It is fitting that as the unconventional 2021 San Jose Sharks season comes to an end, we note bizarre possibilities in Sharks Territory. In this case, a bizarre way for a record to be broken and a bizarre trade makes sense.
The Bizarre Record
And with that accomplishment came speculation about how long Marleau’s record might last. Howe held the record for nearly six decades. Some wonder who might have a chance to break it. Two names come to the top of the list.
First is Marleau’s longtime teammate Joe Thornton. He is roughly 100 games behind Marleau, which equates to one full season and a bit of another.
While Marleau probably doesn’t get another NHL season after this one, the phone will ring for Thornton. Could one longtime teammate pass the other? It is possible.
But it is the other name which strikes me. It is none other than Gordie Howe.
Leagues have recognized statistics from other leagues, often on an “after the fact” basis. If the NHL decides at some point to incorporate the statistics of the World Hockey League, Howe will again hold the games played record.
If it seems a long shot, I’ll offer this. The NFL incorporated the records of the American Football League. More recently, Major League Baseball decided to incorporate the statistics of the Negro League players into their record books. The NBA should recognize ABA statistics, and it should have happened a long time ago. It is silly to see Julius Erving sitting between Tracy McGrady and Glen Rice on the league’s all-time scoring list, rather than between Wilt Chamberlain and Shaquille O’Neal.
Will Howe someday become, again, the league’s all-time games played leader? I wouldn’t rule it out. It’d be a bizarre way to break a record, but it is within the realm of possibility. And if it does, yes, the new mark would fall into the “unbreakable” category.
The Bizarre Trade
Sometimes trades make sense for all the wrong reasons. I recently floated a trade idea past long-time Sharks analyst Ian Reid. And as bizarre as the idea sounded to me, his concerns were quite modest.
Soon enough, the San Jose Sharks brass will need to announce the team is embarking on a multi-year rebuild. Sharks Territory demands no less at this point. It is the only credible thing management can say at this point, even though they aren’t saying it.
One issue which management surely must address is the long-term deals. In this case, I’m focusing on the contract of Erik Karlsson. He has six more seasons on his deal as the highest-paid blueliner in the league. Karlsson is clearly skilled and still among the better players in the league. But he isn’t worth his deal. He also has a no-movement clause in his contract, meaning he can veto any potential trade.
Would Karlsson waive the no-movement clause on his contract? If the Sharks signal a multi-year rebuild, it might be enough for Karlsson to consider moving to more promising pastures. Alas, few teams would consider such a deal, unless they could concurrently shed an albatross contract of their own. One team which fits all the criteria – Calgary Flames. The Flames are competitive, despite an awful contract of their own.
This brings me to the trade proposal. Erik Karlsson for Milan Lucic.
This deal has to meet the needs of three parties. It has to meet the needs of the teams and it has to be approved by Karlsson.
Does it meet the needs of the Sharks? Yes. The Sharks aren’t competing for the Stanley Cup shortly, and a genuine rebuild means they don’t even sniff the playoffs for the next few seasons. This means Lucic, who has two seasons left on his abysmal contract, would come to Sharks Territory, be an albatross for two seasons, and allow the Sharks not to have the Karlsson contract for four additional years beyond that. That addresses the Sharks’ needs. They do not need an expensive defenceman for a rebuild. And c2025, they won’t need one in decline just as they are trying to return to relevance.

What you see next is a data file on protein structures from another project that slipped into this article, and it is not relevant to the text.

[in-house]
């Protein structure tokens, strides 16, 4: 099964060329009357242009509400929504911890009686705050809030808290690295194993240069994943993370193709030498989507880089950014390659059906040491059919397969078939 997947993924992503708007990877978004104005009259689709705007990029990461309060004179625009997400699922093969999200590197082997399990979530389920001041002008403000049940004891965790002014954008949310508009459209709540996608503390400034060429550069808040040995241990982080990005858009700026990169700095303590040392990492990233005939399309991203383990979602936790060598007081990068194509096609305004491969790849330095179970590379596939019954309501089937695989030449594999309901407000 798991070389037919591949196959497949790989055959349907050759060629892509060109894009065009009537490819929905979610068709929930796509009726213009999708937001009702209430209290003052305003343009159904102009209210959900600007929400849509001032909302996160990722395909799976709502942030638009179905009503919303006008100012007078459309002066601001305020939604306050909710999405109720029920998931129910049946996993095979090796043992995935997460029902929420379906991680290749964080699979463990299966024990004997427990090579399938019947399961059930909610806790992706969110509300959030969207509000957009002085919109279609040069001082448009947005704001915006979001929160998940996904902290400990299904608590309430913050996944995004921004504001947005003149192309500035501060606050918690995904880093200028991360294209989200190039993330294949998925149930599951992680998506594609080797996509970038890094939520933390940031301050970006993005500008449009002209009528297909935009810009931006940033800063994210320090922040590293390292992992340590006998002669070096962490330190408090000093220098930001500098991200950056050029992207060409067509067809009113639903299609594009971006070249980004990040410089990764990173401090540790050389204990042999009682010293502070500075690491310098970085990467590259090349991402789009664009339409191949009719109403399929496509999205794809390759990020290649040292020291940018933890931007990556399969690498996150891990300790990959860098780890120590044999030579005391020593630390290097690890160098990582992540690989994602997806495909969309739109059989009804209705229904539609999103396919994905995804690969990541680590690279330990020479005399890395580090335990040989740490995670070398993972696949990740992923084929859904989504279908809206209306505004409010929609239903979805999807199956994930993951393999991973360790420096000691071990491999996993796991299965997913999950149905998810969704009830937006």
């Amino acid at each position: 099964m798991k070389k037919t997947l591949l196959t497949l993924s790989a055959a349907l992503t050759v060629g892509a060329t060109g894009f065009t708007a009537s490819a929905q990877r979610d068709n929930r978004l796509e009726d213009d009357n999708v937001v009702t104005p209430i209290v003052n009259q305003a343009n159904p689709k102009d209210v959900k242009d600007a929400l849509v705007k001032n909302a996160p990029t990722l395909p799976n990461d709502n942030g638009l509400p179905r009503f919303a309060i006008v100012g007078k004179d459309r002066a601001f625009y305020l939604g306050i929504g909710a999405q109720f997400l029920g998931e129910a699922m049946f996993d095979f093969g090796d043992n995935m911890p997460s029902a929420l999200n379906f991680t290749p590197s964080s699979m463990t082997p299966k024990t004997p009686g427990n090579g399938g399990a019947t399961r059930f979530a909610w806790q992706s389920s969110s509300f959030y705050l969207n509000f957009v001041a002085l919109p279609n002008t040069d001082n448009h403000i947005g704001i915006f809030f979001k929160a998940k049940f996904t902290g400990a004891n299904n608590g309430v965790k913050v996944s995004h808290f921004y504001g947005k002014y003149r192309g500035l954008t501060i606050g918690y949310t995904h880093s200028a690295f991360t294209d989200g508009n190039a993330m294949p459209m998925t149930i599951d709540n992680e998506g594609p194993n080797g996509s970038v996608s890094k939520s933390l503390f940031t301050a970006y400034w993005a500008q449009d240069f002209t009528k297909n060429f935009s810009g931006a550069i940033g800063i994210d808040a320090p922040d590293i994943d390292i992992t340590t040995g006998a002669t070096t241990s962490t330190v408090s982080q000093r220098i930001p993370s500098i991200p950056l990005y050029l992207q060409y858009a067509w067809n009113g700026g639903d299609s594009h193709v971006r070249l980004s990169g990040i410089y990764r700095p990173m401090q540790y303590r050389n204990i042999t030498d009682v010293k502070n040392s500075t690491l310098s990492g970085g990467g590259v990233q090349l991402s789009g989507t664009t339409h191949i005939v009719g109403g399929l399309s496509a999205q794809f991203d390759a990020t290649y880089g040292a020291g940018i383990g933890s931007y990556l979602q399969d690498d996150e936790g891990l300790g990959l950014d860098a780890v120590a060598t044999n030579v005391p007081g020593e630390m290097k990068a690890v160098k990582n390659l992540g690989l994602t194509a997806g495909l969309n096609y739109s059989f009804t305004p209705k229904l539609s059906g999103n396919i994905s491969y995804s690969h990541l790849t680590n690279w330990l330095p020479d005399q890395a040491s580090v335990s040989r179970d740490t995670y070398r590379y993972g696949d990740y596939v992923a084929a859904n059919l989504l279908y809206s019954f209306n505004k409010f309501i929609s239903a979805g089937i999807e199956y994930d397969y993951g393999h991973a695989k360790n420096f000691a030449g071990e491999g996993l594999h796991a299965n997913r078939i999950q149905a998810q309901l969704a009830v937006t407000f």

It meets Calgary’s needs, as they can replace a boat anchor in Lucic with a game-changer in Karlsson. For a team not far from being a legit contender, the trade up in talent is enormous and enough to take a fringe playoff team into contender status. This is where Reid questioned the deal; does Calgary think they are close enough? He sees them as a playoff bubble team. But is that how the Flames, with Karlsson, see themselves?
This brings us to Karlsson. Would he accept this deal? If he believes he’ll spend his next three seasons going nowhere playing in Sharks Territory, I can imagine he’ll strongly consider playing for a team with a chance to do bigger things. Reid’s same skepticism shows up here, as Karlsson also needs to believe this is a better place for him.
Karlsson’s no-movement clause gives him a veto over any move elsewhere. But it won’t prevent a trade Karlsson finds acceptable to him.
Few teams will take the risk that Karlsson’s deal carries. Maybe none. Maybe just one. Calgary meets the key criteria. Karlsson makes them a playoff contender and genuine playoff threat. Even if Karlsson sees Calgary as a less than ideal setting, his choice isn’t between the Flames and every other team. It’s between only two teams, the Flames and the Sharks – with the latter embarking on a three-year rebuild.
The idea of trading a Hall of Fame talent like Karlsson for a fourth-line talent in Lucic is bizarre. And yet, in the world of ‘now for later’, it makes sense for both teams. Further, it forms the seed of a strategy which we’ll cover shortly.
Sharks Territory, c2021
Such are the times when a player long retired and no longer among the living, might reclaim a record. Or an absolute talent getting traded for an absolute boat anchor making sense.
These are bizarre times indeed. That’s life in Sharks Territory, c2021.
Embed from Getty Images